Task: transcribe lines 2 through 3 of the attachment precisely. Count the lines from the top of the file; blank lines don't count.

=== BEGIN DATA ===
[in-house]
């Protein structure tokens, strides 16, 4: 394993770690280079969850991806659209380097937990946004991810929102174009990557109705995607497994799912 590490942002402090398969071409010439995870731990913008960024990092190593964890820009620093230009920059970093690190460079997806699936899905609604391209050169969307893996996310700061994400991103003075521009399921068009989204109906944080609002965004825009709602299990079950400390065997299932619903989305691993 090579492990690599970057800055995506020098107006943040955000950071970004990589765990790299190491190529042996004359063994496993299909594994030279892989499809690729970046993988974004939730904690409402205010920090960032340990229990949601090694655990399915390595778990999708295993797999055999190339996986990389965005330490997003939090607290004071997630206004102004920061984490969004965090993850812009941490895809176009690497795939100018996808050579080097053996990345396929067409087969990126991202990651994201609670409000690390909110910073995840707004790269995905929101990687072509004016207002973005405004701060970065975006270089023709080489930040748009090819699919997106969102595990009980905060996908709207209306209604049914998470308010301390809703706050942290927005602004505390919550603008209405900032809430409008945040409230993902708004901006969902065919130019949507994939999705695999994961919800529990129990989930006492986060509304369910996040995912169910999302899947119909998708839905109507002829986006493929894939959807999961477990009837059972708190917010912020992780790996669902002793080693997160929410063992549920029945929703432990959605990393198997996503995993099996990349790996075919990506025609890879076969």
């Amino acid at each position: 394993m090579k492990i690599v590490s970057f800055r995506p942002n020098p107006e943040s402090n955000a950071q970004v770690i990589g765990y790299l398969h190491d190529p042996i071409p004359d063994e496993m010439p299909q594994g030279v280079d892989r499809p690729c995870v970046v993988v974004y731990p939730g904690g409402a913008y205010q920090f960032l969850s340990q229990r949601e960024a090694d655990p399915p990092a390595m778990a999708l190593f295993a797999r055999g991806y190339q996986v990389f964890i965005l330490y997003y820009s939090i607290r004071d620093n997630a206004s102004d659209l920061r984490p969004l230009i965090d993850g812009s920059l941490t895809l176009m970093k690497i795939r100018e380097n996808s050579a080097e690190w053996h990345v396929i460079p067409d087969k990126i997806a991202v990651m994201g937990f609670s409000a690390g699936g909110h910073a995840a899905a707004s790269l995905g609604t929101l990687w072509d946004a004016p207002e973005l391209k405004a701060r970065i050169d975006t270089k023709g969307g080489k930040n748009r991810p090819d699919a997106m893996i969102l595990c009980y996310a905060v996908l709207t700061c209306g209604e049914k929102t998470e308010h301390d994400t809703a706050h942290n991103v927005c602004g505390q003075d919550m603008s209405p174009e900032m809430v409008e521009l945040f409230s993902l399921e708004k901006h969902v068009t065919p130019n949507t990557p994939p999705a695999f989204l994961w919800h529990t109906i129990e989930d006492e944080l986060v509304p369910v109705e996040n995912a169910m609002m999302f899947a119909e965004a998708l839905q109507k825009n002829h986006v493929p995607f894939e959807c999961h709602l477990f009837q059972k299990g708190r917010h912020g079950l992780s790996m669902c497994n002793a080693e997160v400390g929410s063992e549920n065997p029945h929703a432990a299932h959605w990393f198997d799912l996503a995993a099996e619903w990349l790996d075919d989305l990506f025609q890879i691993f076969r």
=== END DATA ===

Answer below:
């Protein structure tokens, strides 16, 4: 394993770690280079969850991806659209380097937990946004991810929102174009990557109705995607497994799912 590490942002402090398969071409010439995870731990913008960024990092190593964890820009620093230009920059970093690190460079997806699936899905609604391209050169969307893996996310700061994400991103003075521009399921068009989204109906944080609002965004825009709602299990079950400390065997299932619903989305691993 090579492990690599970057800055995506020098107006943040955000950071970004990589765990790299190491190529042996004359063994496993299909594994030279892989499809690729970046993988974004939730904690409402205010920090960032340990229990949601090694655990399915390595778990999708295993797999055999190339996986990389965005330490997003939090607290004071997630206004102004920061984490969004965090993850812009941490895809176009690497795939100018996808050579080097053996990345396929067409087969990126991202990651994201609670409000690390909110910073995840707004790269995905929101990687072509004016207002973005405004701060970065975006270089023709080489930040748009090819699919997106969102595990009980905060996908709207209306209604049914998470308010301390809703706050942290927005602004505390919550603008209405900032809430409008945040409230993902708004901006969902065919130019949507994939999705695999994961919800529990129990989930006492986060509304369910996040995912169910999302899947119909998708839905109507002829986006493929894939959807999961477990009837059972708190917010912020992780790996669902002793080693997160929410063992549920029945929703432990959605990393198997996503995993099996990349790996075919990506025609890879076969």
């Amino acid at each position: 394993m090579k492990i690599v590490s970057f800055r995506p942002n020098p107006e943040s402090n955000a950071q970004v770690i990589g765990y790299l398969h190491d190529p042996i071409p004359d063994e496993m010439p299909q594994g030279v280079d892989r499809p690729c995870v970046v993988v974004y731990p939730g904690g409402a913008y205010q920090f960032l969850s340990q229990r949601e960024a090694d655990p399915p990092a390595m778990a999708l190593f295993a797999r055999g991806y190339q996986v990389f964890i965005l330490y997003y820009s939090i607290r004071d620093n997630a206004s102004d659209l920061r984490p969004l230009i965090d993850g812009s920059l941490t895809l176009m970093k690497i795939r100018e380097n996808s050579a080097e690190w053996h990345v396929i460079p067409d087969k990126i997806a991202v990651m994201g937990f609670s409000a690390g699936g909110h910073a995840a899905a707004s790269l995905g609604t929101l990687w072509d946004a004016p207002e973005l391209k405004a701060r970065i050169d975006t270089k023709g969307g080489k930040n748009r991810p090819d699919a997106m893996i969102l595990c009980y996310a905060v996908l709207t700061c209306g209604e049914k929102t998470e308010h301390d994400t809703a706050h942290n991103v927005c602004g505390q003075d919550m603008s209405p174009e900032m809430v409008e521009l945040f409230s993902l399921e708004k901006h969902v068009t065919p130019n949507t990557p994939p999705a695999f989204l994961w919800h529990t109906i129990e989930d006492e944080l986060v509304p369910v109705e996040n995912a169910m609002m999302f899947a119909e965004a998708l839905q109507k825009n002829h986006v493929p995607f894939e959807c999961h709602l477990f009837q059972k299990g708190r917010h912020g079950l992780s790996m669902c497994n002793a080693e997160v400390g929410s063992e549920n065997p029945h929703a432990a299932h959605w990393f198997d799912l996503a995993a099996e619903w990349l790996d075919d989305l990506f025609q890879i691993f076969r």